According to the National Institutes of Health, the vast majority of Americans will suffer from back pain during their lives. While most people are careful to avoid the more obvious causes of pack problems—lifting heavy items the wrong way, sitting for too many hours in the course of the day, or wearing high heels—Dr. Venu Akuthota, director of the Spine Center at the University of Colorado Hospital in Aurora, Colorado, says it’s the little things that often precipitate back pain.
For example, women who carry over-sized and over weighted purses are more prone to back issues. So are smart phone addicts who hunch over their devices texting and tweeting all day. That subtle strain on your spine and the surrounding muscles day after day can over time make you more vulnerable to injury.
Don’t assume that expensive ergonomic chair with the lumbar support is going to save your back. It may help but sitting is sitting because it reduces the blood flow to the discs that cushion your spine and puts a third more pressure on the spine than standing or walking. So get up and walk around or stretch at least once an hour. When sitting, keep your head is straight and not angled down. Many office supply stores sell standing work stations or desk stands for laptops. Tilting your seat back a little can also reduce pressure on your back as can keeping your feet firmly on the floor.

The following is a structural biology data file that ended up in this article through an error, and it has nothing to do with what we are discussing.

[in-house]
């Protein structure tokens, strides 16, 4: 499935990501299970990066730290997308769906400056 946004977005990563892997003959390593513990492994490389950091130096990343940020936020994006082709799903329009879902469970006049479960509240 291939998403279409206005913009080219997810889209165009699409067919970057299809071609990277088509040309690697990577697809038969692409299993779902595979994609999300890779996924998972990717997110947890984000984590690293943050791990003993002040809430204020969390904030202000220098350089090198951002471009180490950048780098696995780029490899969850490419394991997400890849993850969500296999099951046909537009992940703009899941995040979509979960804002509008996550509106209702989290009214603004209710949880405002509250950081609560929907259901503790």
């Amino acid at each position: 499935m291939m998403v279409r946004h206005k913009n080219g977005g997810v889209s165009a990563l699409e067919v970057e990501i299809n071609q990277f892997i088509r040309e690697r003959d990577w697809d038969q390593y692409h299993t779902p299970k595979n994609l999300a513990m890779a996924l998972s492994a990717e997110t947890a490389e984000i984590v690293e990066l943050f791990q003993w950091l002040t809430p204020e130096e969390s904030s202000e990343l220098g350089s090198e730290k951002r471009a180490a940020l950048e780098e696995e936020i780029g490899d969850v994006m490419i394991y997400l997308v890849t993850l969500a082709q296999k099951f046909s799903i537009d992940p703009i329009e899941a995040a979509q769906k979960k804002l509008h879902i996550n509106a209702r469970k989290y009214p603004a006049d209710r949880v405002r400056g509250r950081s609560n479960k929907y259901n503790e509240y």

High heels get the lion’s share of attention but other shoes can cause just as many problems. Flip-flops and other backless styles let your heel can slide around, creating an instability that causes an uneven distribution of your body weight and puts more pressure on your spine.
A rarely discussed issue is how large breasted women are more at risk for back and neck problems. Experts say that buying a properly fitting bra that offers proper support can actually help improve posture and relieve pain. A T-back or racer-back offer even extra support.
Weekend softball games and pick-up basketball games are responsible for a lot of aches and pains but even a sedate activity like gardening can prompt a bout of back pain. In fact, chiropractors in cold climates report a spike in patients every spring from people wanting to work in the gardens at the first sign of spring.
Practitioners recommend taking a short walk and do some stretches before doing planting or weeding. Also, be careful not bend over while twisting and lifting at the same time.
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